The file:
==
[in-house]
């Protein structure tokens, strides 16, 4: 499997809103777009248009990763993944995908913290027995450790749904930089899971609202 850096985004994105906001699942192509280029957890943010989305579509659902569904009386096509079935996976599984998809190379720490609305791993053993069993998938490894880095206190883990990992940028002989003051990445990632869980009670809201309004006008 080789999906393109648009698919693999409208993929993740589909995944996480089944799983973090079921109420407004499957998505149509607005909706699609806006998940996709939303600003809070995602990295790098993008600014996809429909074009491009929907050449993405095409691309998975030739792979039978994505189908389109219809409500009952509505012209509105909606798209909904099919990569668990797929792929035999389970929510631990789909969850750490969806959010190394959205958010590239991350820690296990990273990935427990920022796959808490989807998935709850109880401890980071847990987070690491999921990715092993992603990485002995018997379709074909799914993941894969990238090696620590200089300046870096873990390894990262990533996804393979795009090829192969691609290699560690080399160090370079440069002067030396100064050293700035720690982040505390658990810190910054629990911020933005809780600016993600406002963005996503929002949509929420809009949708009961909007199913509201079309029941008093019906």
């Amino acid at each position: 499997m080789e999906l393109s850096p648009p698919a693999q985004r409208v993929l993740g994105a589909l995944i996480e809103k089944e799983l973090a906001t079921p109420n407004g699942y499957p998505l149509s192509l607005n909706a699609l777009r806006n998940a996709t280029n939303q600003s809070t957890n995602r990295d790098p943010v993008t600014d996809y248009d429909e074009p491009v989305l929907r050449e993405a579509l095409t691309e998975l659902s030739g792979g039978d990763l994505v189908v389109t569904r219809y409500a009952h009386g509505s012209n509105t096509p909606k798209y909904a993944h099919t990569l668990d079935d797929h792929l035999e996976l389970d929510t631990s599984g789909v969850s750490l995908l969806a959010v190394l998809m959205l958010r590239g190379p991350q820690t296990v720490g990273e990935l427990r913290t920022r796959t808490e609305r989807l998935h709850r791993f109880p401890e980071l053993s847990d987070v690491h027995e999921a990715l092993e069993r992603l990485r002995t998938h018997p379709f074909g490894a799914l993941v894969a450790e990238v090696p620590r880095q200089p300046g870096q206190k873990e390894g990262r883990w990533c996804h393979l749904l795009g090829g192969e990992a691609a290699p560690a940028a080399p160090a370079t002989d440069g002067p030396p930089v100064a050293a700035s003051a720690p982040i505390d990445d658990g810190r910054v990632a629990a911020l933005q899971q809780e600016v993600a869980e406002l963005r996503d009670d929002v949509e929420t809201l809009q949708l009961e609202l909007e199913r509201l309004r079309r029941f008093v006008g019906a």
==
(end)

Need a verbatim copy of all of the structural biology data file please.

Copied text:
[in-house]
């Protein structure tokens, strides 16, 4: 499997809103777009248009990763993944995908913290027995450790749904930089899971609202 850096985004994105906001699942192509280029957890943010989305579509659902569904009386096509079935996976599984998809190379720490609305791993053993069993998938490894880095206190883990990992940028002989003051990445990632869980009670809201309004006008 080789999906393109648009698919693999409208993929993740589909995944996480089944799983973090079921109420407004499957998505149509607005909706699609806006998940996709939303600003809070995602990295790098993008600014996809429909074009491009929907050449993405095409691309998975030739792979039978994505189908389109219809409500009952509505012209509105909606798209909904099919990569668990797929792929035999389970929510631990789909969850750490969806959010190394959205958010590239991350820690296990990273990935427990920022796959808490989807998935709850109880401890980071847990987070690491999921990715092993992603990485002995018997379709074909799914993941894969990238090696620590200089300046870096873990390894990262990533996804393979795009090829192969691609290699560690080399160090370079440069002067030396100064050293700035720690982040505390658990810190910054629990911020933005809780600016993600406002963005996503929002949509929420809009949708009961909007199913509201079309029941008093019906």
């Amino acid at each position: 499997m080789e999906l393109s850096p648009p698919a693999q985004r409208v993929l993740g994105a589909l995944i996480e809103k089944e799983l973090a906001t079921p109420n407004g699942y499957p998505l149509s192509l607005n909706a699609l777009r806006n998940a996709t280029n939303q600003s809070t957890n995602r990295d790098p943010v993008t600014d996809y248009d429909e074009p491009v989305l929907r050449e993405a579509l095409t691309e998975l659902s030739g792979g039978d990763l994505v189908v389109t569904r219809y409500a009952h009386g509505s012209n509105t096509p909606k798209y909904a993944h099919t990569l668990d079935d797929h792929l035999e996976l389970d929510t631990s599984g789909v969850s750490l995908l969806a959010v190394l998809m959205l958010r590239g190379p991350q820690t296990v720490g990273e990935l427990r913290t920022r796959t808490e609305r989807l998935h709850r791993f109880p401890e980071l053993s847990d987070v690491h027995e999921a990715l092993e069993r992603l990485r002995t998938h018997p379709f074909g490894a799914l993941v894969a450790e990238v090696p620590r880095q200089p300046g870096q206190k873990e390894g990262r883990w990533c996804h393979l749904l795009g090829g192969e990992a691609a290699p560690a940028a080399p160090a370079t002989d440069g002067p030396p930089v100064a050293a700035s003051a720690p982040i505390d990445d658990g810190r910054v990632a629990a911020l933005q899971q809780e600016v993600a869980e406002l963005r996503d009670d929002v949509e929420t809201l809009q949708l009961e609202l909007e199913r509201l309004r079309r029941f008093v006008g019906a």